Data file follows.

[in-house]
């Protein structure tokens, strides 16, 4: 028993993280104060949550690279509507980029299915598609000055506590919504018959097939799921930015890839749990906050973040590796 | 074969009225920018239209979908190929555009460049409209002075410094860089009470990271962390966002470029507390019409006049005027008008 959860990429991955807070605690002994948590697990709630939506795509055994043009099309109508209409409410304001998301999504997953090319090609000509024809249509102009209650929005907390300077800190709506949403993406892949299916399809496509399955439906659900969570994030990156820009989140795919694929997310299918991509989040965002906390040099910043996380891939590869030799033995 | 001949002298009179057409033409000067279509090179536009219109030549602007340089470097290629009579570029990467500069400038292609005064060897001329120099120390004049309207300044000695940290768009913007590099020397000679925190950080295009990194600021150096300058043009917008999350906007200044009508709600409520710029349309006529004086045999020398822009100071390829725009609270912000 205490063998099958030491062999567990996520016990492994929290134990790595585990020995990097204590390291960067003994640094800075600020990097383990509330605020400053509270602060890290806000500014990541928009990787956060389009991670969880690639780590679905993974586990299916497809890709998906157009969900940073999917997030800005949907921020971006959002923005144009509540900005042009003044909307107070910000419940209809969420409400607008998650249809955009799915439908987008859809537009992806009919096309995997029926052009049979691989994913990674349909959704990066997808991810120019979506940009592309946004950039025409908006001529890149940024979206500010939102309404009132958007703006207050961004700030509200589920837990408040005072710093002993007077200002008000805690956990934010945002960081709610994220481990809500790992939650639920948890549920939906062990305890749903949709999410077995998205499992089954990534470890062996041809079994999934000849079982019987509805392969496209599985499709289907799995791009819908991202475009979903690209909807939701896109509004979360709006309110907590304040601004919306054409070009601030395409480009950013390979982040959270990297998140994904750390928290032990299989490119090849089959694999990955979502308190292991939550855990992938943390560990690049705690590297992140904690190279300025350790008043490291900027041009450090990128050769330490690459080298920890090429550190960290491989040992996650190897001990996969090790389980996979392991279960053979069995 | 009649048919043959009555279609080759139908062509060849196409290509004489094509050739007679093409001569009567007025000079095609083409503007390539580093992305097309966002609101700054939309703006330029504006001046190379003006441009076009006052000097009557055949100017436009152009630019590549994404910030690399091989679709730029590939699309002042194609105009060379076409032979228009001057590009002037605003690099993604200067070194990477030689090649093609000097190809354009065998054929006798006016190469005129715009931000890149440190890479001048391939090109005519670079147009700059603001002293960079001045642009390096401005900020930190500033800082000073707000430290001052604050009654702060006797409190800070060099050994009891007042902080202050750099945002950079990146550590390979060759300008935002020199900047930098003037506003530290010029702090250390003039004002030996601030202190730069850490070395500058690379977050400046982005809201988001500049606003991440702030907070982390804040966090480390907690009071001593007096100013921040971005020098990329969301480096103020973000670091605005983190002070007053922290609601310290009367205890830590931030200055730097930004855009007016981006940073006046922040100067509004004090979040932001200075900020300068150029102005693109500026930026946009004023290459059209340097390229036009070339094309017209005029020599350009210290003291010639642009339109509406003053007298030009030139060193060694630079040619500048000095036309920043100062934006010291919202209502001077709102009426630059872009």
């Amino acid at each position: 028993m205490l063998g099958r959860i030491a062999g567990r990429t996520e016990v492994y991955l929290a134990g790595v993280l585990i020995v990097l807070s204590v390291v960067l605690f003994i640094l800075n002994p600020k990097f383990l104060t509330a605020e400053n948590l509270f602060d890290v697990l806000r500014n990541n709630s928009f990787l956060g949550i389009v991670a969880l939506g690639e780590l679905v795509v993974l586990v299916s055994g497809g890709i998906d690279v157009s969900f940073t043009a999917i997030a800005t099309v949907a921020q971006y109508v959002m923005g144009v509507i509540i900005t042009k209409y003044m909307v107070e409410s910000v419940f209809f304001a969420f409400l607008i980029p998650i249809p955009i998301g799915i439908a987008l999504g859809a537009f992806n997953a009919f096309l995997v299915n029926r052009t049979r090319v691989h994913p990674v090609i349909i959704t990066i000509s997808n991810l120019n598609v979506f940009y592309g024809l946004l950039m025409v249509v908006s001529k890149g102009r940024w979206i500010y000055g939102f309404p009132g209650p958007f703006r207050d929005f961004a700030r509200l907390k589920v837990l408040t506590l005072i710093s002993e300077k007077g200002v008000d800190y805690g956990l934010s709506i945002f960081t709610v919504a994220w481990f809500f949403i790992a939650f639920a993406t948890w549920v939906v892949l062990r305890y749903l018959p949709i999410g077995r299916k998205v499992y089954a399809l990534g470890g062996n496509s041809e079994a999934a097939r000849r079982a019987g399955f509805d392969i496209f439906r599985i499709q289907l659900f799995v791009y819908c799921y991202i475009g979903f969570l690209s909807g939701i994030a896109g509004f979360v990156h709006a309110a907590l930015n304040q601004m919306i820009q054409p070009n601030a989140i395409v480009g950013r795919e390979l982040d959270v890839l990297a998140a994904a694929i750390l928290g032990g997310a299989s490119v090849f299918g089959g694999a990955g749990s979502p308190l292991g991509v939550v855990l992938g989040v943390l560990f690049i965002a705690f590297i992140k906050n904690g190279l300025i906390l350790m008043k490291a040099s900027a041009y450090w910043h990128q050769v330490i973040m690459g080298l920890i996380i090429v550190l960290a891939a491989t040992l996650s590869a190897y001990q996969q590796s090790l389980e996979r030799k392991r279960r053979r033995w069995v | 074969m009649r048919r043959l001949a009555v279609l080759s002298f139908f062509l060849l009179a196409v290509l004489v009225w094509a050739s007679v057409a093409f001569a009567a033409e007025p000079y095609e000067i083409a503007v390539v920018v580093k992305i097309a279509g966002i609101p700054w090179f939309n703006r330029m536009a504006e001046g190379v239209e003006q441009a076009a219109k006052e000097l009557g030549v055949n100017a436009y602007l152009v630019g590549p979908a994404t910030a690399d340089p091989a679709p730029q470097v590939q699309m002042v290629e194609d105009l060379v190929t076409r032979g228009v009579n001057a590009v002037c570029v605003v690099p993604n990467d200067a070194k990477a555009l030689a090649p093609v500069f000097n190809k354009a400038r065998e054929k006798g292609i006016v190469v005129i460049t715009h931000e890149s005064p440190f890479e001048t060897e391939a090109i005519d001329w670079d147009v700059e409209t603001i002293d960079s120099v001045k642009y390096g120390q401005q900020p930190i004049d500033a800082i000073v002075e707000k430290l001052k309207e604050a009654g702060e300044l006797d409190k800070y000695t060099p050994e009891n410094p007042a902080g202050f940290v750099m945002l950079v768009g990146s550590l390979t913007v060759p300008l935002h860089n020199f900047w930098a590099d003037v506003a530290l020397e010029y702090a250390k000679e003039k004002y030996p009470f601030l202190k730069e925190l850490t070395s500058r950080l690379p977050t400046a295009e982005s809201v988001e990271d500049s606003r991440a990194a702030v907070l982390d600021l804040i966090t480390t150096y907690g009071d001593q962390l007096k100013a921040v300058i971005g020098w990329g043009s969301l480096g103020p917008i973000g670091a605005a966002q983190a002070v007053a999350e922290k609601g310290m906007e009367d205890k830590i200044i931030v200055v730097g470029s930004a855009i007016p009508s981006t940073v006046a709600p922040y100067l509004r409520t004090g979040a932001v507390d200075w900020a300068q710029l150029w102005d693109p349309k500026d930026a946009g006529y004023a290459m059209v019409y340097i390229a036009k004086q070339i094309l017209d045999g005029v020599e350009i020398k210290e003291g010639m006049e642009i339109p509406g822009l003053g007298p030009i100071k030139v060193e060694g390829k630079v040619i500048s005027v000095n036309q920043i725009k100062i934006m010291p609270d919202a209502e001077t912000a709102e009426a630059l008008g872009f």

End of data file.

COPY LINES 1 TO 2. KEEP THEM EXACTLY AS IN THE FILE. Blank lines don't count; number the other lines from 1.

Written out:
[in-house]
């Protein structure tokens, strides 16, 4: 028993993280104060949550690279509507980029299915598609000055506590919504018959097939799921930015890839749990906050973040590796 | 074969009225920018239209979908190929555009460049409209002075410094860089009470990271962390966002470029507390019409006049005027008008 959860990429991955807070605690002994948590697990709630939506795509055994043009099309109508209409409410304001998301999504997953090319090609000509024809249509102009209650929005907390300077800190709506949403993406892949299916399809496509399955439906659900969570994030990156820009989140795919694929997310299918991509989040965002906390040099910043996380891939590869030799033995 | 001949002298009179057409033409000067279509090179536009219109030549602007340089470097290629009579570029990467500069400038292609005064060897001329120099120390004049309207300044000695940290768009913007590099020397000679925190950080295009990194600021150096300058043009917008999350906007200044009508709600409520710029349309006529004086045999020398822009100071390829725009609270912000 205490063998099958030491062999567990996520016990492994929290134990790595585990020995990097204590390291960067003994640094800075600020990097383990509330605020400053509270602060890290806000500014990541928009990787956060389009991670969880690639780590679905993974586990299916497809890709998906157009969900940073999917997030800005949907921020971006959002923005144009509540900005042009003044909307107070910000419940209809969420409400607008998650249809955009799915439908987008859809537009992806009919096309995997029926052009049979691989994913990674349909959704990066997808991810120019979506940009592309946004950039025409908006001529890149940024979206500010939102309404009132958007703006207050961004700030509200589920837990408040005072710093002993007077200002008000805690956990934010945002960081709610994220481990809500790992939650639920948890549920939906062990305890749903949709999410077995998205499992089954990534470890062996041809079994999934000849079982019987509805392969496209599985499709289907799995791009819908991202475009979903690209909807939701896109509004979360709006309110907590304040601004919306054409070009601030395409480009950013390979982040959270990297998140994904750390928290032990299989490119090849089959694999990955979502308190292991939550855990992938943390560990690049705690590297992140904690190279300025350790008043490291900027041009450090990128050769330490690459080298920890090429550190960290491989040992996650190897001990996969090790389980996979392991279960053979069995 | 009649048919043959009555279609080759139908062509060849196409290509004489094509050739007679093409001569009567007025000079095609083409503007390539580093992305097309966002609101700054939309703006330029504006001046190379003006441009076009006052000097009557055949100017436009152009630019590549994404910030690399091989679709730029590939699309002042194609105009060379076409032979228009001057590009002037605003690099993604200067070194990477030689090649093609000097190809354009065998054929006798006016190469005129715009931000890149440190890479001048391939090109005519670079147009700059603001002293960079001045642009390096401005900020930190500033800082000073707000430290001052604050009654702060006797409190800070060099050994009891007042902080202050750099945002950079990146550590390979060759300008935002020199900047930098003037506003530290010029702090250390003039004002030996601030202190730069850490070395500058690379977050400046982005809201988001500049606003991440702030907070982390804040966090480390907690009071001593007096100013921040971005020098990329969301480096103020973000670091605005983190002070007053922290609601310290009367205890830590931030200055730097930004855009007016981006940073006046922040100067509004004090979040932001200075900020300068150029102005693109500026930026946009004023290459059209340097390229036009070339094309017209005029020599350009210290003291010639642009339109509406003053007298030009030139060193060694630079040619500048000095036309920043100062934006010291919202209502001077709102009426630059872009």